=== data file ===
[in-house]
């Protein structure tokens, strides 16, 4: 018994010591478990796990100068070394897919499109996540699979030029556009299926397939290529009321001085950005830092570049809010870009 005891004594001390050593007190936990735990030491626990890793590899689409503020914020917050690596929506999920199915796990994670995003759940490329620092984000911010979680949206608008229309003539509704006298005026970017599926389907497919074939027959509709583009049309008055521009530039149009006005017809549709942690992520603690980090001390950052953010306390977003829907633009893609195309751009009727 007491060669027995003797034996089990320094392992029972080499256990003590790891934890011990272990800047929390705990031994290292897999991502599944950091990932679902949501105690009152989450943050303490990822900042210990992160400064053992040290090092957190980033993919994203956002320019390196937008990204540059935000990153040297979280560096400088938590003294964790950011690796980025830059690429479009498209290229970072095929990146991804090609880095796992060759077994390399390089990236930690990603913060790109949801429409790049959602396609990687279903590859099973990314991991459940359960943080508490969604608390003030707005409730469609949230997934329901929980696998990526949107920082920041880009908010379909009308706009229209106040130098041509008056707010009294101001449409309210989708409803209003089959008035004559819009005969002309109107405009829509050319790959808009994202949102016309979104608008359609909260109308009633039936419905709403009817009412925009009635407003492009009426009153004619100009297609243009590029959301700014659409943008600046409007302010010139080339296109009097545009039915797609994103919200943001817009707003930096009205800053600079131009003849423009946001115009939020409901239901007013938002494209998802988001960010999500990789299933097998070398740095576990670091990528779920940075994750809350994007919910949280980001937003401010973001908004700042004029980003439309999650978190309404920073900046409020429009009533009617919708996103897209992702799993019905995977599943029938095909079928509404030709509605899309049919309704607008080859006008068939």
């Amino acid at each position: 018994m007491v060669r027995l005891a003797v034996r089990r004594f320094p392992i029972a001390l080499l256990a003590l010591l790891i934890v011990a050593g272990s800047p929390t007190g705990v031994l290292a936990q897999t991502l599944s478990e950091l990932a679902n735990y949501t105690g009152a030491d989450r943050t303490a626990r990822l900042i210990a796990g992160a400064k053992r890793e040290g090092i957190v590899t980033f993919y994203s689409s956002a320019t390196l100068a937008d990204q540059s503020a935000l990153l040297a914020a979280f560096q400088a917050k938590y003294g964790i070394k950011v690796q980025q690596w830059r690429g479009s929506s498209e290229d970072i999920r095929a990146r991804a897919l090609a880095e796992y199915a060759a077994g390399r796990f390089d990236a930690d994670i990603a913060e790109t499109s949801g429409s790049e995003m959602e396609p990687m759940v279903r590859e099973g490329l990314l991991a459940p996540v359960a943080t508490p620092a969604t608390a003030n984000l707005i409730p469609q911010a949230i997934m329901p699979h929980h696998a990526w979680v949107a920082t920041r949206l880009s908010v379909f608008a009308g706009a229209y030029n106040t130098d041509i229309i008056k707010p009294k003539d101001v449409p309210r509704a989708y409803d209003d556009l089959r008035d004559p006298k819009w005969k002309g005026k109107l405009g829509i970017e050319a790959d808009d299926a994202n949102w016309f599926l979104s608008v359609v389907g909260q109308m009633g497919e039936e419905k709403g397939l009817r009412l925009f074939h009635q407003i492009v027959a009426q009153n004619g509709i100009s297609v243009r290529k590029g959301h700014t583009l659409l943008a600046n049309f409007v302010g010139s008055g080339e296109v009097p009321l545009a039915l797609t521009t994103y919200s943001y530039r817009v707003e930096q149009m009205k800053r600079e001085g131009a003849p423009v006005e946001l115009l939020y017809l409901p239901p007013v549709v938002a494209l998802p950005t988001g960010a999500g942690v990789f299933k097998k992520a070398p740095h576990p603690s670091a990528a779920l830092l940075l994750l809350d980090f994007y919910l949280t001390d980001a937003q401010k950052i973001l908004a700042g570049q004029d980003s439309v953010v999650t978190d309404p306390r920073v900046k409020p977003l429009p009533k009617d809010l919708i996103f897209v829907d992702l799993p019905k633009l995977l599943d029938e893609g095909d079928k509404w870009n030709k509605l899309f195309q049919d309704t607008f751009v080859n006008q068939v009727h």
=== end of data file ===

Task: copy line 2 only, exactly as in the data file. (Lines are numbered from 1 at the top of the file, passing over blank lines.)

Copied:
């Protein structure tokens, strides 16, 4: 018994010591478990796990100068070394897919499109996540699979030029556009299926397939290529009321001085950005830092570049809010870009 005891004594001390050593007190936990735990030491626990890793590899689409503020914020917050690596929506999920199915796990994670995003759940490329620092984000911010979680949206608008229309003539509704006298005026970017599926389907497919074939027959509709583009049309008055521009530039149009006005017809549709942690992520603690980090001390950052953010306390977003829907633009893609195309751009009727 007491060669027995003797034996089990320094392992029972080499256990003590790891934890011990272990800047929390705990031994290292897999991502599944950091990932679902949501105690009152989450943050303490990822900042210990992160400064053992040290090092957190980033993919994203956002320019390196937008990204540059935000990153040297979280560096400088938590003294964790950011690796980025830059690429479009498209290229970072095929990146991804090609880095796992060759077994390399390089990236930690990603913060790109949801429409790049959602396609990687279903590859099973990314991991459940359960943080508490969604608390003030707005409730469609949230997934329901929980696998990526949107920082920041880009908010379909009308706009229209106040130098041509008056707010009294101001449409309210989708409803209003089959008035004559819009005969002309109107405009829509050319790959808009994202949102016309979104608008359609909260109308009633039936419905709403009817009412925009009635407003492009009426009153004619100009297609243009590029959301700014659409943008600046409007302010010139080339296109009097545009039915797609994103919200943001817009707003930096009205800053600079131009003849423009946001115009939020409901239901007013938002494209998802988001960010999500990789299933097998070398740095576990670091990528779920940075994750809350994007919910949280980001937003401010973001908004700042004029980003439309999650978190309404920073900046409020429009009533009617919708996103897209992702799993019905995977599943029938095909079928509404030709509605899309049919309704607008080859006008068939």